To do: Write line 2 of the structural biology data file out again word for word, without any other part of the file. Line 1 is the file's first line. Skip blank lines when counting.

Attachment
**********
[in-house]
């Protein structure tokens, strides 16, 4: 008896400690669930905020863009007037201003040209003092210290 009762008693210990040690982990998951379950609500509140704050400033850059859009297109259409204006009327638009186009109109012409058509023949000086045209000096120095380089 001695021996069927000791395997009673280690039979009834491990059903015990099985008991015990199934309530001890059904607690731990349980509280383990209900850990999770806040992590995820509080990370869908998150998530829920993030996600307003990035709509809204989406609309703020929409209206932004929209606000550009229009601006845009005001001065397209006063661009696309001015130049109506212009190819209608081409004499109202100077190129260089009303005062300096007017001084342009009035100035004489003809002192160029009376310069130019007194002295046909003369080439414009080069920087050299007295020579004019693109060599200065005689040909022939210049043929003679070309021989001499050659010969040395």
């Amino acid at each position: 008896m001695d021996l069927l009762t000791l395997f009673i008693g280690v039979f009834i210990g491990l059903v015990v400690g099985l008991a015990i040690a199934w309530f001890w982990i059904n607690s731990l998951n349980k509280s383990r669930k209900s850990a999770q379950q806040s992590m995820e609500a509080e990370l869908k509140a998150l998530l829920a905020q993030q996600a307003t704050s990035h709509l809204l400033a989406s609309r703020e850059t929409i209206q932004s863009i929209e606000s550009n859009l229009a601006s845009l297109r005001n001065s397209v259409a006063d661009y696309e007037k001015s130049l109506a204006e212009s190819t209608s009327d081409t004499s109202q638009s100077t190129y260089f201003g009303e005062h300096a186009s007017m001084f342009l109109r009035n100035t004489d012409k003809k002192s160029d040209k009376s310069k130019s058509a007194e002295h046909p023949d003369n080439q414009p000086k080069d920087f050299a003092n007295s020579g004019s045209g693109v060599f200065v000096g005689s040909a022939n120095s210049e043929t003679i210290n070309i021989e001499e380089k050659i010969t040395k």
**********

């Protein structure tokens, strides 16, 4: 008896400690669930905020863009007037201003040209003092210290 009762008693210990040690982990998951379950609500509140704050400033850059859009297109259409204006009327638009186009109109012409058509023949000086045209000096120095380089 001695021996069927000791395997009673280690039979009834491990059903015990099985008991015990199934309530001890059904607690731990349980509280383990209900850990999770806040992590995820509080990370869908998150998530829920993030996600307003990035709509809204989406609309703020929409209206932004929209606000550009229009601006845009005001001065397209006063661009696309001015130049109506212009190819209608081409004499109202100077190129260089009303005062300096007017001084342009009035100035004489003809002192160029009376310069130019007194002295046909003369080439414009080069920087050299007295020579004019693109060599200065005689040909022939210049043929003679070309021989001499050659010969040395």